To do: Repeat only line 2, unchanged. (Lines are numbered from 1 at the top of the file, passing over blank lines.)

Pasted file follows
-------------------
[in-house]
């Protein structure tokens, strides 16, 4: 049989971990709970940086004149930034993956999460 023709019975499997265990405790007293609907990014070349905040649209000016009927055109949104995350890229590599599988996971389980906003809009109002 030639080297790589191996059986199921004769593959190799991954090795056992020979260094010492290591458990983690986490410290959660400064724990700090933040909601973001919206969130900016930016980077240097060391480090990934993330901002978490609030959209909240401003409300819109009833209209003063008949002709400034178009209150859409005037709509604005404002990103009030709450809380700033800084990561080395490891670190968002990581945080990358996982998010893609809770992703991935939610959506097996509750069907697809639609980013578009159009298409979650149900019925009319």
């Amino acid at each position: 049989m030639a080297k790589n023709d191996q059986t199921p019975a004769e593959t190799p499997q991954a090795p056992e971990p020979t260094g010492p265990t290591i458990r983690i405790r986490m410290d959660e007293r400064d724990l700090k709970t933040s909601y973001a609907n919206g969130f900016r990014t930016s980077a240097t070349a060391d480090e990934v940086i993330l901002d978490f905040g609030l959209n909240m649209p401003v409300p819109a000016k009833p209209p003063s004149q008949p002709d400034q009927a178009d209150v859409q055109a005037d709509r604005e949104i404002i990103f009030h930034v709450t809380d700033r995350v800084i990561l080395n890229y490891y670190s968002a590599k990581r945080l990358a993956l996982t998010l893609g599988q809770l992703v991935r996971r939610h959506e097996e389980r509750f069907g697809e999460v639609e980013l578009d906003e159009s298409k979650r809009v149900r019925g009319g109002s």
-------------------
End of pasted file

């Protein structure tokens, strides 16, 4: 049989971990709970940086004149930034993956999460 023709019975499997265990405790007293609907990014070349905040649209000016009927055109949104995350890229590599599988996971389980906003809009109002 030639080297790589191996059986199921004769593959190799991954090795056992020979260094010492290591458990983690986490410290959660400064724990700090933040909601973001919206969130900016930016980077240097060391480090990934993330901002978490609030959209909240401003409300819109009833209209003063008949002709400034178009209150859409005037709509604005404002990103009030709450809380700033800084990561080395490891670190968002990581945080990358996982998010893609809770992703991935939610959506097996509750069907697809639609980013578009159009298409979650149900019925009319």